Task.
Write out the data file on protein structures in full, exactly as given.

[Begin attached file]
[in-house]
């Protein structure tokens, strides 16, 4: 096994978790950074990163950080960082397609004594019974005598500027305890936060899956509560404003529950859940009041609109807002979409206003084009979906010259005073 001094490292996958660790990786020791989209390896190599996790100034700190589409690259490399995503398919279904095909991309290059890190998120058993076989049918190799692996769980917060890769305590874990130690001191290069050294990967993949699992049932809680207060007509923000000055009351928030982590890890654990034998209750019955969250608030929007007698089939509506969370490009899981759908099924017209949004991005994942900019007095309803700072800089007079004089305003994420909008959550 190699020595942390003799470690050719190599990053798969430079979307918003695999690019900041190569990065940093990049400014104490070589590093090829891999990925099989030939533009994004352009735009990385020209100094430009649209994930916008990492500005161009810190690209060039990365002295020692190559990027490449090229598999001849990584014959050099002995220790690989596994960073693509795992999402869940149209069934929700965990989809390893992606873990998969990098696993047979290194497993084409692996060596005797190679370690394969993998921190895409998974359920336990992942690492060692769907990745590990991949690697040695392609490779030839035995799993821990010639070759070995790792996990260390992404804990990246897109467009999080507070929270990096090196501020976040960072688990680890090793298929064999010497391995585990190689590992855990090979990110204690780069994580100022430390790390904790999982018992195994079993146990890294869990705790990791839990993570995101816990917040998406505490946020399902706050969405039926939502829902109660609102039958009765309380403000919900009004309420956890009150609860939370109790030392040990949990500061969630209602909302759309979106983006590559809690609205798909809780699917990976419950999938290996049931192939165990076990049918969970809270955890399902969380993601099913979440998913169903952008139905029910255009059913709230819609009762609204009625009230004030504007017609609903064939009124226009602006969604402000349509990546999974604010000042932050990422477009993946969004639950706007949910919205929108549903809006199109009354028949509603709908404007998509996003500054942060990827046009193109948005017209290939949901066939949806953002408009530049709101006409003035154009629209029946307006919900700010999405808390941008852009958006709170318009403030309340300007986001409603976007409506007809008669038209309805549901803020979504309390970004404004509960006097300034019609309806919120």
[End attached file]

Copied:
[in-house]
């Protein structure tokens, strides 16, 4: 096994978790950074990163950080960082397609004594019974005598500027305890936060899956509560404003529950859940009041609109807002979409206003084009979906010259005073 001094490292996958660790990786020791989209390896190599996790100034700190589409690259490399995503398919279904095909991309290059890190998120058993076989049918190799692996769980917060890769305590874990130690001191290069050294990967993949699992049932809680207060007509923000000055009351928030982590890890654990034998209750019955969250608030929007007698089939509506969370490009899981759908099924017209949004991005994942900019007095309803700072800089007079004089305003994420909008959550 190699020595942390003799470690050719190599990053798969430079979307918003695999690019900041190569990065940093990049400014104490070589590093090829891999990925099989030939533009994004352009735009990385020209100094430009649209994930916008990492500005161009810190690209060039990365002295020692190559990027490449090229598999001849990584014959050099002995220790690989596994960073693509795992999402869940149209069934929700965990989809390893992606873990998969990098696993047979290194497993084409692996060596005797190679370690394969993998921190895409998974359920336990992942690492060692769907990745590990991949690697040695392609490779030839035995799993821990010639070759070995790792996990260390992404804990990246897109467009999080507070929270990096090196501020976040960072688990680890090793298929064999010497391995585990190689590992855990090979990110204690780069994580100022430390790390904790999982018992195994079993146990890294869990705790990791839990993570995101816990917040998406505490946020399902706050969405039926939502829902109660609102039958009765309380403000919900009004309420956890009150609860939370109790030392040990949990500061969630209602909302759309979106983006590559809690609205798909809780699917990976419950999938290996049931192939165990076990049918969970809270955890399902969380993601099913979440998913169903952008139905029910255009059913709230819609009762609204009625009230004030504007017609609903064939009124226009602006969604402000349509990546999974604010000042932050990422477009993946969004639950706007949910919205929108549903809006199109009354028949509603709908404007998509996003500054942060990827046009193109948005017209290939949901066939949806953002408009530049709101006409003035154009629209029946307006919900700010999405808390941008852009958006709170318009403030309340300007986001409603976007409506007809008669038209309805549901803020979504309390970004404004509960006097300034019609309806919120």